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Review of The Canary's Songbook
Chris Dunton, South African Sunday Independent, 11th June 2006Previous review of 'The Canary's Songbook'... To the 'The Canary's Songbook' page...
Canary's Songbook hits another high note in an impressive year of South African poetry
In an interview for New Coin Karen Press once said 'I'm always trying to state as directly, 'literally', as I can whatever meaning I'm reaching for: Calling a spade a spade.'
Certainly in her new and substantial collection there is the occasional straightforward poem detailing a closely observed incident ('Tannie Lettie plays the guitar') or offering a gloss on one ('Prometheus resigns from the party').
When she deals with subject matter such as globalisation or the refusal to acknowledge the sources of surplus capital she addresses the issue head-on and with a strong critical slant ('Water waits in a raw ditch / at the far end of an endless White Paper'). Outstanding among this group of poems is 'Stop child abuse', a stunning shocker.
Yet throughout the collection her approach is more often oblique. From the first poem onwards ('The sea roaring softly') this is work that is elusive and yet unfailingly compelling: 'Spring-time of the world / when the sun shone / gently on shallow water / Softly something crashes / far away, like a child's cough / when its mother is near.'
It is largely a poetry of whispers, of hints, of indirect statement, yet with cables strong as steel for its backbone. Witness a poem on Press's mother ('The poem each woman poet writes) and another, saturated in rage and grief, 'How her mother prepared her'.
In 'Broken bits of the past' she addresses the need to cement present to the past, to 'settle things, settle them down once and for all'. A series of three poems, 'Knocking songs' - as in knocking on the door - explore the ideas of rooting, access, interconnectivity. Once again, though these are elusive they compel the attention.
There is a strong progression between one poem and the next, a motif in the first picked up in the second, the second providing a motif for the third, like carefully planned stitching. Through this kind of progression an exploration of sacrifice leads, step by step through subsequent poems, to the ingenious ironies of 'Corruption - a lexicon'.
In all these poems there is a finely developed sense of the immanent (common objects hold and might speak the past) and in many a very fine line held between tranquillity and disquiet ('crashes' and 'softly').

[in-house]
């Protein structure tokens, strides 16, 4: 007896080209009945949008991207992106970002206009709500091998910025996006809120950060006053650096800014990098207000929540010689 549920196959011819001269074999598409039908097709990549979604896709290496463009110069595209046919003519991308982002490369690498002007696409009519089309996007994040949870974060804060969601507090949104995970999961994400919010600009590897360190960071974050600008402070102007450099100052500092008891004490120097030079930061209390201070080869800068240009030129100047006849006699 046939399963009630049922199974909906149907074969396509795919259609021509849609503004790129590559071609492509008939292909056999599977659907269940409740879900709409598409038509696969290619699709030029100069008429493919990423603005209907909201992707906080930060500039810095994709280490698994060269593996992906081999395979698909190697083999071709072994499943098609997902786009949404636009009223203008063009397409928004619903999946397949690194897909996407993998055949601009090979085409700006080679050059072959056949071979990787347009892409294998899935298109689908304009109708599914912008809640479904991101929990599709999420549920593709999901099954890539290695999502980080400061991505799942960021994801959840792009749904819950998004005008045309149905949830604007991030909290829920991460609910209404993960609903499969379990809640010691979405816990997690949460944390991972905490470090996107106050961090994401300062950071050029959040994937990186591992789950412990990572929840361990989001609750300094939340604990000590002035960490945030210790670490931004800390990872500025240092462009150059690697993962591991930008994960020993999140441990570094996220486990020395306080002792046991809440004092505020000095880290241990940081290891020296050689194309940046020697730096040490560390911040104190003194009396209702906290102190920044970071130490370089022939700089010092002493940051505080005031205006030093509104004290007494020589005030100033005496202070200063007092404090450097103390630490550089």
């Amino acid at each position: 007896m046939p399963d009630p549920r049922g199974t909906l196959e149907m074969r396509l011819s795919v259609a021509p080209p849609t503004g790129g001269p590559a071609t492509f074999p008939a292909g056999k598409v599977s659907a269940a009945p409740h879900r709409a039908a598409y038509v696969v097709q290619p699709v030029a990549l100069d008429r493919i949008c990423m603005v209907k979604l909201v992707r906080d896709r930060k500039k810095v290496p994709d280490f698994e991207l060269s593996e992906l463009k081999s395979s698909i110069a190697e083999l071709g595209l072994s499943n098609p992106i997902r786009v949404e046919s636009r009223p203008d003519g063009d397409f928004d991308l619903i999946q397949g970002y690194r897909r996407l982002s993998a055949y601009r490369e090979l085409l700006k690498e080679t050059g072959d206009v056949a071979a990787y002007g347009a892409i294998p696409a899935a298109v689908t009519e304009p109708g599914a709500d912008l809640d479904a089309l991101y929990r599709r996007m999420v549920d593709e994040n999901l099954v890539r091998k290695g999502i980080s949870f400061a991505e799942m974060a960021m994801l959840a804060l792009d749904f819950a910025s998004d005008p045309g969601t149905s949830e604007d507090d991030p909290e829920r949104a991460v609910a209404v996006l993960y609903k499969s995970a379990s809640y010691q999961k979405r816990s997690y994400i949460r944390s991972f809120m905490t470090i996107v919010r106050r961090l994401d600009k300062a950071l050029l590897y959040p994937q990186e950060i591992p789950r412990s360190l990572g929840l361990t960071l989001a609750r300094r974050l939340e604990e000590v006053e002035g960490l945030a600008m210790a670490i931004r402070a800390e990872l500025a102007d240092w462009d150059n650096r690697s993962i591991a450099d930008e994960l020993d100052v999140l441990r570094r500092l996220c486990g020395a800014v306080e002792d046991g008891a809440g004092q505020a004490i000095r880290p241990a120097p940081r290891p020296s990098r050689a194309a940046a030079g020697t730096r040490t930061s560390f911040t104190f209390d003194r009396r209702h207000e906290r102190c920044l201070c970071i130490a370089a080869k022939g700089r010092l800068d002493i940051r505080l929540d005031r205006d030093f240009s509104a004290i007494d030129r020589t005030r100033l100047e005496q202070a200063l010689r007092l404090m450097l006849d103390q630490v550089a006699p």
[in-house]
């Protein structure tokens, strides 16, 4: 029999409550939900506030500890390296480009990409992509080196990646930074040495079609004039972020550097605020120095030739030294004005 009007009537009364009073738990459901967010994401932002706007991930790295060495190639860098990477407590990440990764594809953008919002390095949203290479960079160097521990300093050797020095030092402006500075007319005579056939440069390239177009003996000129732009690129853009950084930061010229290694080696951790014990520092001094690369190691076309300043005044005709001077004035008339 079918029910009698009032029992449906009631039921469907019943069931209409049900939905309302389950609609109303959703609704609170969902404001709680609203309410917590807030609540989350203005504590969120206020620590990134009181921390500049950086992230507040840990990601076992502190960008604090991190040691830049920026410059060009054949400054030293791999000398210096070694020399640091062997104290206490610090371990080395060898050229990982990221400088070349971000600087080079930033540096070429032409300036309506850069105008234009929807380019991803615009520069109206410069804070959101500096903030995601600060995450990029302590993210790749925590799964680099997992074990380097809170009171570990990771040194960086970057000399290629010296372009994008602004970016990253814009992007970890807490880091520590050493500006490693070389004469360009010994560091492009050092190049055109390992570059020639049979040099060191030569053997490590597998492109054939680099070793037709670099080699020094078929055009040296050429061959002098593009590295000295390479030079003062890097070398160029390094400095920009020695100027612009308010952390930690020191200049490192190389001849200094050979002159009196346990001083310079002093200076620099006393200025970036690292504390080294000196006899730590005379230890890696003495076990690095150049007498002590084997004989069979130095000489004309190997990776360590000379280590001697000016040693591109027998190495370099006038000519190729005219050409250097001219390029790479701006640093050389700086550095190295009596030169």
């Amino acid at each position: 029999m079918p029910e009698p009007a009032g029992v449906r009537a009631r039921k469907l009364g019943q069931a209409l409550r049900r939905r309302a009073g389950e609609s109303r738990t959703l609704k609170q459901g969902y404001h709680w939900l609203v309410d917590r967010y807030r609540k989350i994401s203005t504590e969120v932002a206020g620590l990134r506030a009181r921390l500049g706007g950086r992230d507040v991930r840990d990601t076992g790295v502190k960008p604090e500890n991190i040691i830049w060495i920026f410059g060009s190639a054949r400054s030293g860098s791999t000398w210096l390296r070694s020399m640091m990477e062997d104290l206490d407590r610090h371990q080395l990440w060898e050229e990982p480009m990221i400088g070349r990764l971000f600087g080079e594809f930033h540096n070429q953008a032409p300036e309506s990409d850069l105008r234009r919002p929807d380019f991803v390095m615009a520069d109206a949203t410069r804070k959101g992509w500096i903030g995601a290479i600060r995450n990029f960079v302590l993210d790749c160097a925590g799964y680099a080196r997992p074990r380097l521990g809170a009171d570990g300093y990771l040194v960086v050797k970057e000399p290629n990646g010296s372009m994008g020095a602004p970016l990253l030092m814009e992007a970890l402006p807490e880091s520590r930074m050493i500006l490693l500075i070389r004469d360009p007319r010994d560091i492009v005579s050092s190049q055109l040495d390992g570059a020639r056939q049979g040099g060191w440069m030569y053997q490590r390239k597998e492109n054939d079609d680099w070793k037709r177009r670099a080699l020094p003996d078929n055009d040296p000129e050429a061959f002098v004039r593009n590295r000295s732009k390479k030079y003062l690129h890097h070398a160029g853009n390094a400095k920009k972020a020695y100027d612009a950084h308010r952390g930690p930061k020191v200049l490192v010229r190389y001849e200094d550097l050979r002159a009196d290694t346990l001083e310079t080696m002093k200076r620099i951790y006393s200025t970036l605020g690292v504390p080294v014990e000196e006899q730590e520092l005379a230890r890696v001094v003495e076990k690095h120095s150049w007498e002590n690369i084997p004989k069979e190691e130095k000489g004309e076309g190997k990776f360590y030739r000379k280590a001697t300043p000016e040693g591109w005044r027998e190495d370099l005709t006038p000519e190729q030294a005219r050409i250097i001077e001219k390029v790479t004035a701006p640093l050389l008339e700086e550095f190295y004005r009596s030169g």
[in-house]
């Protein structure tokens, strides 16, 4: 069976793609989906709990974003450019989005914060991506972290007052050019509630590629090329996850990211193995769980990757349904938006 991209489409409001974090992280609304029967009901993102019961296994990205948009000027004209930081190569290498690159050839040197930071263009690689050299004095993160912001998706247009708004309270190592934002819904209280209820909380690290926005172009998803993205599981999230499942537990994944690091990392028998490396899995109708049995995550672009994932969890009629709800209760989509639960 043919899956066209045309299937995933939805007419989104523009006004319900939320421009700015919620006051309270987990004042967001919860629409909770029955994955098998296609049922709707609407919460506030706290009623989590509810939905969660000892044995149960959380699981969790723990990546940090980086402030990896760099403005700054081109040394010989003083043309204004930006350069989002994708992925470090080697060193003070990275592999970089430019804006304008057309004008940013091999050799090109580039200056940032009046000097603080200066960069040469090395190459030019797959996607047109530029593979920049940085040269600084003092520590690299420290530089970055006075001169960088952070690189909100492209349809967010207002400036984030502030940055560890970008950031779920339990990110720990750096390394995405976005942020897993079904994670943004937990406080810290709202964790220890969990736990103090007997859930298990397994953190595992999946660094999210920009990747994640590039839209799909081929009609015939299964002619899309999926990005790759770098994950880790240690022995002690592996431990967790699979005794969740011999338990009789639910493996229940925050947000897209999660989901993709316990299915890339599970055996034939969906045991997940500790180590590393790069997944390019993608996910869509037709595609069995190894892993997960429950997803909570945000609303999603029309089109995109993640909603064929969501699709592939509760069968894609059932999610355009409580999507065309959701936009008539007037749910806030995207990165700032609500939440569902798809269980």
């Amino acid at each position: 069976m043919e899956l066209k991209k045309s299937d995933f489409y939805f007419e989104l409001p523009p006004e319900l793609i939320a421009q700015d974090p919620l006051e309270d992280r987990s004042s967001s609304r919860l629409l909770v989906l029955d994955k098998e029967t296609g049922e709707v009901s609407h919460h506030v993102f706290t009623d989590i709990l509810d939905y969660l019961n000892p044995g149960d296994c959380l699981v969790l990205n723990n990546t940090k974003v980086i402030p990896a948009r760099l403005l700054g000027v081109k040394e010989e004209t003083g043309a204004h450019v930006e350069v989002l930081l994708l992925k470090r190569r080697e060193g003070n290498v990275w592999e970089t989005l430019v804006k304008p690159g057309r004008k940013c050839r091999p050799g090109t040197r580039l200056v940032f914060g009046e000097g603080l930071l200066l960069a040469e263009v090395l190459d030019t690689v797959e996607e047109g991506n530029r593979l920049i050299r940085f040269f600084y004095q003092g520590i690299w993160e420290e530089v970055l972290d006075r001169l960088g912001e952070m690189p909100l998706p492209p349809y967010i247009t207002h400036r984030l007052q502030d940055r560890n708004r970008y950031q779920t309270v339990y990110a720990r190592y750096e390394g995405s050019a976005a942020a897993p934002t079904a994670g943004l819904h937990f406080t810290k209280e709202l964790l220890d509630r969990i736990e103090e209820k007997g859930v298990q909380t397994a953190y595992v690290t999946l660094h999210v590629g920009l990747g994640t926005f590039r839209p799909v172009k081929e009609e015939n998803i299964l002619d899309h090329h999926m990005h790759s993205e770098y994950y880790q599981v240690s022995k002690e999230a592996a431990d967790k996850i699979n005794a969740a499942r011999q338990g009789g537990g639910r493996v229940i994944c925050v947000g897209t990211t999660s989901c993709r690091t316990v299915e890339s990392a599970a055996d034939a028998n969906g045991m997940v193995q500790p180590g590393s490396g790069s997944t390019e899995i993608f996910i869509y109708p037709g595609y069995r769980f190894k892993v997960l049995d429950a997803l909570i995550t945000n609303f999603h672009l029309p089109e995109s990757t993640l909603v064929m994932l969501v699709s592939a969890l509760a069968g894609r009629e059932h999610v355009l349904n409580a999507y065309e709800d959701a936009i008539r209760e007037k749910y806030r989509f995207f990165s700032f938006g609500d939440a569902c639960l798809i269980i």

Among the longer poems, 'Books' is a lovely piece, absolutely arresting from its opening onwards: 'page 1 / Here you are. Will you go further?' In this riveting poem, the proposition of the act of reading a 10-page narrative - involving a rabbit, a road, a man - generates a remarkably sophisticated and disturbing exploration of consciousness, a set of reflections on the relationship between self and other. At the end: 'If the rabbit is still there / it is by now flecked flesh and blood / staining the paper / Were you there? / Did you come back?'
Another very substantial piece is 'In Jakob's House', a direct address to Jakob, an 86-year-old, a man who still carries Kristallnacht splinters in his pocket. This is a poem on the 20th century, on the relationship between Europe and South Africa (in the latter there are men like Jakob, but 'They read no poetry / because distances are too great between history and a plan'). It is also a poem that ends with difficult, probing questions: 'Who are you loyal to Jakob, / who would you say no to, for whose sake?'
The sense of self and other is central to the collection. Nothing exceptional about this, perhaps, but Press's reflections on the issue are especially engaging.
At one point she proposes: 'Nobody really cares what anyone else's world is like, unless / they're writing a PhD', and then goes on to add: 'It's not a crime against humanity.'
Again, reflections on the work of a female poet are not uncommon in the work of female poets, but Press's observations are wonderfully astringent. The title poem - which, significantly, closes the collection - ends: 'You have to imagine her in the tunnel singing / and the wet rocks shining / and the men retreating safely'. This is beautiful work.
There's just the occasional touch of the precious or portentous ('The place of engraved pain and ecstasy... The place where it is permitted to talk of love'). By and large, though, this is a fine collection. With regard to the fluidity of Press's thought and of her line, the line mercurial comes to mind, but with no suggestion of the superficiality that word sometimes connotes. There is nothing in the least shallow in Press's thought or her poetics.
This has been a very good year already for South African poetry, with especially impressive volumes from Jeremy Cronin and Antjie Krog (whose Body Bereft is a fine collection, one odious hostile review in the Mail & Guardian notwithstanding). Now with The Canary's Songbook we see a broadening diversity of riches.
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